The Power of Collaborative Rubbish Removal Solutions

The Power of Collaborative Rubbish Removal Solutions

To solve our rubbish removal environmental crisis, it is going to take partnerships on all levels. We need private citizens, charities, small businesses, large corporations, local government, national government, and governmental agencies to all come to the table, contribute, and collaborate. This type of cooperation makes rubbish removal solutions more successful and viable far into the future.

A really good example of this has been the “Tesco’s Bags of Help” grant giving programme and its partners. On the second day of February of this year (2018), they hit a major milestone. They funded their 10,000th community project across the UK! In London alone, they had funded around seven thousand five hundred community projects, many of them directly aimed at rubbish removal and others indirectly helping the rubbish removal crisis. In all, Tesco had provided £43 million to these projects (and more since then). In turn, this helped to spur many other business donations, government aid, charity aid, and thousands of volunteer hours by individuals moved by the collective effort!

One amazing project to come out the Tesco Bags of Help grant has been the transformation of an unused tract of land in the Franklin Square and Gibbs Green Estates of West Kensington on the west side of London. Creating this beautiful community park that both kids and adults are proud to utilize has had a multi-pronged effect on the neighbourhood. First, this was an excellent opportunity to clean the rubbish removal out of an abandoned area. Second, it deters future littering and fly tipping! Third, the fruit trees and other edibles they planted will provide food that does not come with any packaging that will end up at the landfill! Further, the Bags of Help programme is funded when people buy REUSABLE bags made from ninety-four percent recyclable plastic to replace their single use plastic bag habit!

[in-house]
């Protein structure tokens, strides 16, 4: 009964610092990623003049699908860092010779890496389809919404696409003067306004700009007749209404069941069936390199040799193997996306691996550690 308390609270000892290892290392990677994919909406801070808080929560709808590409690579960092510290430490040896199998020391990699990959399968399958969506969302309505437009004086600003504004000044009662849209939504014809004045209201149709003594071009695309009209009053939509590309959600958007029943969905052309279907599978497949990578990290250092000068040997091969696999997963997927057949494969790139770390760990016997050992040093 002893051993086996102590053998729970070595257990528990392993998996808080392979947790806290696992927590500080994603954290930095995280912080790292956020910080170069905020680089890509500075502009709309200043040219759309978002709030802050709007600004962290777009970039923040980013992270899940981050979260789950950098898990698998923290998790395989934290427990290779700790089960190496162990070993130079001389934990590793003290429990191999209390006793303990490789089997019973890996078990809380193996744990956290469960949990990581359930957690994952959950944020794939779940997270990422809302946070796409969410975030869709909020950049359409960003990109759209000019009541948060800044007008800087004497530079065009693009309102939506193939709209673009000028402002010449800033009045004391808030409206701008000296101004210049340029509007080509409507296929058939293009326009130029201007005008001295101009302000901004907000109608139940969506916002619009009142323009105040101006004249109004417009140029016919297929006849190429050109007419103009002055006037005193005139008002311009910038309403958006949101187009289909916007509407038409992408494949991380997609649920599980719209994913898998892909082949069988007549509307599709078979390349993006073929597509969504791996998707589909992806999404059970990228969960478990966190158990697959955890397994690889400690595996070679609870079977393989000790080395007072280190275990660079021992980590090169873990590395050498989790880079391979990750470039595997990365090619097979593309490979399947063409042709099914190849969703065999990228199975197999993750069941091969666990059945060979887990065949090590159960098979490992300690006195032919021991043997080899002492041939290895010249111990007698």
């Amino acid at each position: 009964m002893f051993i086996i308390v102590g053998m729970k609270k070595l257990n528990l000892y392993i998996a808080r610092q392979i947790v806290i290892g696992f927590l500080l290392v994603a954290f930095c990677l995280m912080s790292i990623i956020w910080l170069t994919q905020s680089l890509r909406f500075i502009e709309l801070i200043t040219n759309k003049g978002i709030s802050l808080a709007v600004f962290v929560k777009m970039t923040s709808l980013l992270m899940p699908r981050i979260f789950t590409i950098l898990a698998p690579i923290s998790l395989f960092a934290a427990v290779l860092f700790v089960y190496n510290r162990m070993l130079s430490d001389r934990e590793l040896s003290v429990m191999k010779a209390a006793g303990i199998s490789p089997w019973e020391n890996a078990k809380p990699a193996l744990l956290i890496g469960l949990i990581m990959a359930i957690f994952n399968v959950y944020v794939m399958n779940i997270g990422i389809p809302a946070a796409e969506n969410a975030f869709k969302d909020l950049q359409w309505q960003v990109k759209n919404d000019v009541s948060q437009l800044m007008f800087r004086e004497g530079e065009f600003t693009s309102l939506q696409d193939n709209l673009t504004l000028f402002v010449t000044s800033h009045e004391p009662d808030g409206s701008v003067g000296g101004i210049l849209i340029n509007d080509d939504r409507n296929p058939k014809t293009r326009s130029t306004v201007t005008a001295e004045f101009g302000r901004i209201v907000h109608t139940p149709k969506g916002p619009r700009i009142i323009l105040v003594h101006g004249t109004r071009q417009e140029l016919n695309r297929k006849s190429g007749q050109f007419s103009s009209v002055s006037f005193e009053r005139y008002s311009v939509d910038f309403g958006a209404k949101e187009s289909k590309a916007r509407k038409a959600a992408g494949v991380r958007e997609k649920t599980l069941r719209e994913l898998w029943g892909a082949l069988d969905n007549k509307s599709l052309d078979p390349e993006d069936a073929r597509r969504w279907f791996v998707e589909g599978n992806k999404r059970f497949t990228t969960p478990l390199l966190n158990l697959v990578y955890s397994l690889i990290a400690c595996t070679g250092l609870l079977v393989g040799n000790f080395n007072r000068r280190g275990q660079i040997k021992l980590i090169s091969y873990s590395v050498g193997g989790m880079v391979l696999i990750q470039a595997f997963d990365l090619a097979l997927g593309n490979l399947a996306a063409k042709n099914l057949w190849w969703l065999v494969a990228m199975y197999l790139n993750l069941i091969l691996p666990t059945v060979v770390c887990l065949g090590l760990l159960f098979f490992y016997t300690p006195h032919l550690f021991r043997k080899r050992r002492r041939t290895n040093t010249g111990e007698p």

For the park to be built, Tesco’s Bags of Help programme kicked in an initial £10,000. Then the Hammersmith & Fulham Council’s Housing Estates Improvement Programme donated another £25,000 and the council contributed another £18,000! This was all coordinated by the charity Groundwork London and could not have been possible without extensive help from community volunteers. This is a great example of businesses, government, charities, and citizens all coming to the table to collaborate on a sustainable green project, with a partial focus solving our rubbish removal crisis. Way To Go!!! We need a lot more projects like this!

Tesco is a household name in the UK and the third most profitable retailer in the world. So, this is a good example of a large corporation using its charitable wing toward a charitable rubbish removal project and other green sustainable projects. More importantly, Tesco is not doing these projects on their own, nor are they even attempting to do so. Instead, the Bags of Help programme is set up to actively seek out community partners in the private sector and public sector, as well as inviting individuals and charities to contribute as well. Collaboration is the key to success as the total is greater than the sum of the parts!